Last night I went to a meeting of the Fairfax Alliance for Better Bicycling or FABB. This is an advocacy organization with a geography problem. Fairfax County wraps around Arlington and Alexandria. This makes it impractical for people in the southeastern part of the county (where I live) to attend meetings in the northern part of the county. So I have never gone before. Until this year, FABB has focused on the parts of the county far removed from my home. Last night they moved the meeting to 1/2 mile from my house. So I went. Irony alert: I drove.
It was a pretty crowded meeting and without seven cyclists that I know who live nearby. Much was discussed. A representative from the Mount Vernon Supervisor’s office was there. (Supervisors are like mayors of the county’s various districts.) Also, Adam Lind, our fearless county bike person, came.
What became apparent was that the Mount Vernon District has issues that no other part of the county has. Despite the fact that Fairfax County is one of the highest income jurisdictions in the country, there is precious little money to spend on bicycle and pedestrian facilities, unless the project is part of a enormous road construction project. If you want a bike project funded you pretty much have to organize a whole mess of people and raise a big stink. Repeatedly. Ugh. Or you can move to Arlington or DC.
I have been saying for quite a while that Arlington and DC are far more attractive to young professionals that Fairfax because they are less car oriented and more livable. I heard this same sentiment last night. I’d say Fairfax is at least 25 years behind Arlington and DC in its approach to livable communities. This meeting, like every meeting I have attended in Fairfax, has had at least one non-cycling resident who thinks everyday cycling is inherently reckless and that cyclists must be protected against their own inability to assess risks. This kind of attitude creates inertia that takes years to overcome.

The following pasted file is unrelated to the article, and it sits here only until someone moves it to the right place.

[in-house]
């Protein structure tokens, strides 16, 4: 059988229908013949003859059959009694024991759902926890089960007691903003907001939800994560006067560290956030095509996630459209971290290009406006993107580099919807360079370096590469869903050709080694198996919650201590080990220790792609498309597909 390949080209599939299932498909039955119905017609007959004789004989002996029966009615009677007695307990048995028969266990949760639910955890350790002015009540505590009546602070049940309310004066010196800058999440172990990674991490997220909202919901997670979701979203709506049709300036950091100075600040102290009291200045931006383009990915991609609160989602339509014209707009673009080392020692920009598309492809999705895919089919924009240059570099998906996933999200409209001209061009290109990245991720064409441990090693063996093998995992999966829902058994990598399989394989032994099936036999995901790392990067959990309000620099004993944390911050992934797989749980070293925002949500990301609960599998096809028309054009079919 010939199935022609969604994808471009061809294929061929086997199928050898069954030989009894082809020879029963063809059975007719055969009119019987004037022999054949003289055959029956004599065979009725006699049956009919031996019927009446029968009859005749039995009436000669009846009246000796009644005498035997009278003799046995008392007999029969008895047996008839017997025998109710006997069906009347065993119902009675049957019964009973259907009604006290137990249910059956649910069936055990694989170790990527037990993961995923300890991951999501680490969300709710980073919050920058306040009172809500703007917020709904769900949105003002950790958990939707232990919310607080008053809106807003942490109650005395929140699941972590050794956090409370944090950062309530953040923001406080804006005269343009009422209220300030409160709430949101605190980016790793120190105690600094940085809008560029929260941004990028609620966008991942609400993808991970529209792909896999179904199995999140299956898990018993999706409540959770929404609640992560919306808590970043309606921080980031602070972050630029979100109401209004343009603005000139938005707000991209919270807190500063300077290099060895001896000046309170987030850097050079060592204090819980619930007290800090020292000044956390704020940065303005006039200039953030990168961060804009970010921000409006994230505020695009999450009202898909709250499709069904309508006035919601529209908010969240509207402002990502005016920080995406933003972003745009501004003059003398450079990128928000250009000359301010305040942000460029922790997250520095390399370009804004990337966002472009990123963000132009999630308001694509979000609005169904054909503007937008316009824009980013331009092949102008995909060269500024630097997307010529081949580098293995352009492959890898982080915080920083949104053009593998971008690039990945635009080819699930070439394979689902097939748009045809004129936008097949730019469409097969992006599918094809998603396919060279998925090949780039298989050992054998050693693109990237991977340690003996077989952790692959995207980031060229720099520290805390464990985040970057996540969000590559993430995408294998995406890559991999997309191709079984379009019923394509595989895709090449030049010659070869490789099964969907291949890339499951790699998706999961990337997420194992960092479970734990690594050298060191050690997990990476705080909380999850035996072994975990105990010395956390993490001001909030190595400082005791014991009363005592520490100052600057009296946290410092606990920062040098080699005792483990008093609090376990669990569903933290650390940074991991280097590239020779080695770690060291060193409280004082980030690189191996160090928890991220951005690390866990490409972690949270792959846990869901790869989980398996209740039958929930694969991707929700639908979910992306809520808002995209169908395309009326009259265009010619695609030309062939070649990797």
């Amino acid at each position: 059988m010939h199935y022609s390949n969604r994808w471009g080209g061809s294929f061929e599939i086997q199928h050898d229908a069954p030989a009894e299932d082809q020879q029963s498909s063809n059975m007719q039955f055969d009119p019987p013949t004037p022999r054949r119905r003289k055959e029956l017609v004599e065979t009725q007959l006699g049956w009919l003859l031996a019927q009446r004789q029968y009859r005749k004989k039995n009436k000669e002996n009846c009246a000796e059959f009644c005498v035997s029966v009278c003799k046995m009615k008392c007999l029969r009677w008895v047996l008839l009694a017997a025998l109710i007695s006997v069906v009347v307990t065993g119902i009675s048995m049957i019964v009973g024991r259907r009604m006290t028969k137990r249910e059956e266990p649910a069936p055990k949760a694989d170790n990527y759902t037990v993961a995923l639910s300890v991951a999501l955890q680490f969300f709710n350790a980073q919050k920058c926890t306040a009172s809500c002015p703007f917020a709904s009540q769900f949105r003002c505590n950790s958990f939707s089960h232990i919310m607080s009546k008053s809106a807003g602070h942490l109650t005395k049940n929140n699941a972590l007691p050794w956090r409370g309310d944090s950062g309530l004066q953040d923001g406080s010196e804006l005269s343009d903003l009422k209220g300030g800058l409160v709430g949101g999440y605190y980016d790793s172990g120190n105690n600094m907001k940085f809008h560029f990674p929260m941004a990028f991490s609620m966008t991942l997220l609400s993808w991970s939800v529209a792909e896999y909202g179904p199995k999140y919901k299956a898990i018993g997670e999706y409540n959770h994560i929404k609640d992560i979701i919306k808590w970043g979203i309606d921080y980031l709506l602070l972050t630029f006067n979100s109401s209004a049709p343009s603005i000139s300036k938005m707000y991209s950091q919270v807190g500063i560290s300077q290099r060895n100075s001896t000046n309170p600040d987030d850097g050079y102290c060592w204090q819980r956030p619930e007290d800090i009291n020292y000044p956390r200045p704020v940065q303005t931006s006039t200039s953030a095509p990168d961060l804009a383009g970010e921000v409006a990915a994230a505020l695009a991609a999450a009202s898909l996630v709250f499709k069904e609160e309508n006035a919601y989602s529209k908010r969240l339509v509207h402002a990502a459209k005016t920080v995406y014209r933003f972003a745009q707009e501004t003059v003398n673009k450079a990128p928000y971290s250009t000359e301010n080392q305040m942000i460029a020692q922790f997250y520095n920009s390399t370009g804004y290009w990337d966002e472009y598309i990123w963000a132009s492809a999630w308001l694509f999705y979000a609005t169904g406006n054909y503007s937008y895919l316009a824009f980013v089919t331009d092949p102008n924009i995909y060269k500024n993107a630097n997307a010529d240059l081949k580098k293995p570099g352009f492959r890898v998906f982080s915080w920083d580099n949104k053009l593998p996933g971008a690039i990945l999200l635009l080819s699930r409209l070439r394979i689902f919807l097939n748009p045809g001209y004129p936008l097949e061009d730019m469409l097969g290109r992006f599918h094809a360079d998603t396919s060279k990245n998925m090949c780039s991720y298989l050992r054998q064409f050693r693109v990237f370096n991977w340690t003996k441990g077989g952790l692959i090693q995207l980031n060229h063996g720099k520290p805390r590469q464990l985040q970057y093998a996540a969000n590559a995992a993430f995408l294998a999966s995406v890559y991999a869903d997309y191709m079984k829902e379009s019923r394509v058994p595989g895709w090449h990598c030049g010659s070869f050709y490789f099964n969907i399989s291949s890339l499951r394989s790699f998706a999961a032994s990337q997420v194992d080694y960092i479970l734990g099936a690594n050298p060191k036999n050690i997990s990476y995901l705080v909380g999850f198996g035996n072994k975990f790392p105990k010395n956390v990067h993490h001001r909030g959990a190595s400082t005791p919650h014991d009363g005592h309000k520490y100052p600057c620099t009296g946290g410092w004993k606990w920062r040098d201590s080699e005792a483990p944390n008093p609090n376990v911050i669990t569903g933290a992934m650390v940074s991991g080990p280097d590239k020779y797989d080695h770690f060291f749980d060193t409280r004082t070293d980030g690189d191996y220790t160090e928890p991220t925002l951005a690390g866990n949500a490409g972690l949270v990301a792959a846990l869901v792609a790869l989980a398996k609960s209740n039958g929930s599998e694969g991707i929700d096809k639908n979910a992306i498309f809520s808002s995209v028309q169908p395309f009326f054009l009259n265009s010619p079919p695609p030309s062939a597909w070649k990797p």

After a five-day break, I was back on the bike today. The ride to work was highlighted (pun intended) by the fact that the sun was out when I left the house. Yesss!!! This didn’t stop me from taking my sunrise picture though. There as a small amount of black ice on the Mount Vernon Trail but nothing I couldn’t ride over. I didn’t much care for the cold headwind but the fact that I wore sunglasses the whole way pretty much made up for the discomfort.
The ride home was in daylight for about 1/2 the ride. I could get used to this. Plus I had a tailwind. I was about 2 1/2 miles from home when I went into a bike commute trance. My meditation. I looked up and noticed houses that didn’t look familiar. I had missed a turn. A turn that I have made hundreds of times. No worries. I took a different route and had a laugh.
2 thoughts on “Advocating and Zoning Out”
I do something similar with the trance thing that is exacerbated in the fog. I’m riding along on familiar country lanes when all of a sudden I realise that I don’t know where I am! It demonstrates how much one absorbs all of that peripheral information when in the daylight or on a clear day so that when knocked out of that state you know exactly where you are (most times…)
wonderful to ride
in the zone
it leads 🙂